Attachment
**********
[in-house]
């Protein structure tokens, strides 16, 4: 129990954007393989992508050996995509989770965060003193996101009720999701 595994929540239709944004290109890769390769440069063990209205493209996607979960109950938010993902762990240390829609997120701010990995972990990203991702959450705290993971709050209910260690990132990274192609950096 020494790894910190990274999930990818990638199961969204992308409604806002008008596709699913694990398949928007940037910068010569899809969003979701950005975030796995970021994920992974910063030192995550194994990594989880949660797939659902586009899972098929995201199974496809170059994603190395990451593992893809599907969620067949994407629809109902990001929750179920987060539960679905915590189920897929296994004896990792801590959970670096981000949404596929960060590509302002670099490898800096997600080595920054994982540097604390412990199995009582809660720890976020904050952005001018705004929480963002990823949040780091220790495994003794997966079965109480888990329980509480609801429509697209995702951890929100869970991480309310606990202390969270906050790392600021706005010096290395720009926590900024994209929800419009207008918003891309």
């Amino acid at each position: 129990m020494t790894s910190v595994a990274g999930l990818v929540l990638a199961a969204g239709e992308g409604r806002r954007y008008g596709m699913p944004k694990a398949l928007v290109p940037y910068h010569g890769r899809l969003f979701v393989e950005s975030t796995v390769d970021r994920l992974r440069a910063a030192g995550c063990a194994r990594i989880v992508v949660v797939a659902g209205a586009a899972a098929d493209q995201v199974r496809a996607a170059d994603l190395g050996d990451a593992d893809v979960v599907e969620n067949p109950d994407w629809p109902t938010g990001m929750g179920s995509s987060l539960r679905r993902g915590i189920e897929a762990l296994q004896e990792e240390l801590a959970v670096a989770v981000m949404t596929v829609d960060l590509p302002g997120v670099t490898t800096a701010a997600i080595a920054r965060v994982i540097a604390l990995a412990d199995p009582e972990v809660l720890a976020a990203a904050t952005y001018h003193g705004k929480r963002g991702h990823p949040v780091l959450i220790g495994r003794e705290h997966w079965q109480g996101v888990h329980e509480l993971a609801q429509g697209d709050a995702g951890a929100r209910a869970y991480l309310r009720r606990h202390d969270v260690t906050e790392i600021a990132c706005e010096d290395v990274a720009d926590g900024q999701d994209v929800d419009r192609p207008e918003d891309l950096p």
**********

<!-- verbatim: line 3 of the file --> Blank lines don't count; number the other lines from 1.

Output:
């Amino acid at each position: 129990m020494t790894s910190v595994a990274g999930l990818v929540l990638a199961a969204g239709e992308g409604r806002r954007y008008g596709m699913p944004k694990a398949l928007v290109p940037y910068h010569g890769r899809l969003f979701v393989e950005s975030t796995v390769d970021r994920l992974r440069a910063a030192g995550c063990a194994r990594i989880v992508v949660v797939a659902g209205a586009a899972a098929d493209q995201v199974r496809a996607a170059d994603l190395g050996d990451a593992d893809v979960v599907e969620n067949p109950d994407w629809p109902t938010g990001m929750g179920s995509s987060l539960r679905r993902g915590i189920e897929a762990l296994q004896e990792e240390l801590a959970v670096a989770v981000m949404t596929v829609d960060l590509p302002g997120v670099t490898t800096a701010a997600i080595a920054r965060v994982i540097a604390l990995a412990d199995p009582e972990v809660l720890a976020a990203a904050t952005y001018h003193g705004k929480r963002g991702h990823p949040v780091l959450i220790g495994r003794e705290h997966w079965q109480g996101v888990h329980e509480l993971a609801q429509g697209d709050a995702g951890a929100r209910a869970y991480l309310r009720r606990h202390d969270v260690t906050e790392i600021a990132c706005e010096d290395v990274a720009d926590g900024q999701d994209v929800d419009r192609p207008e918003d891309l950096p």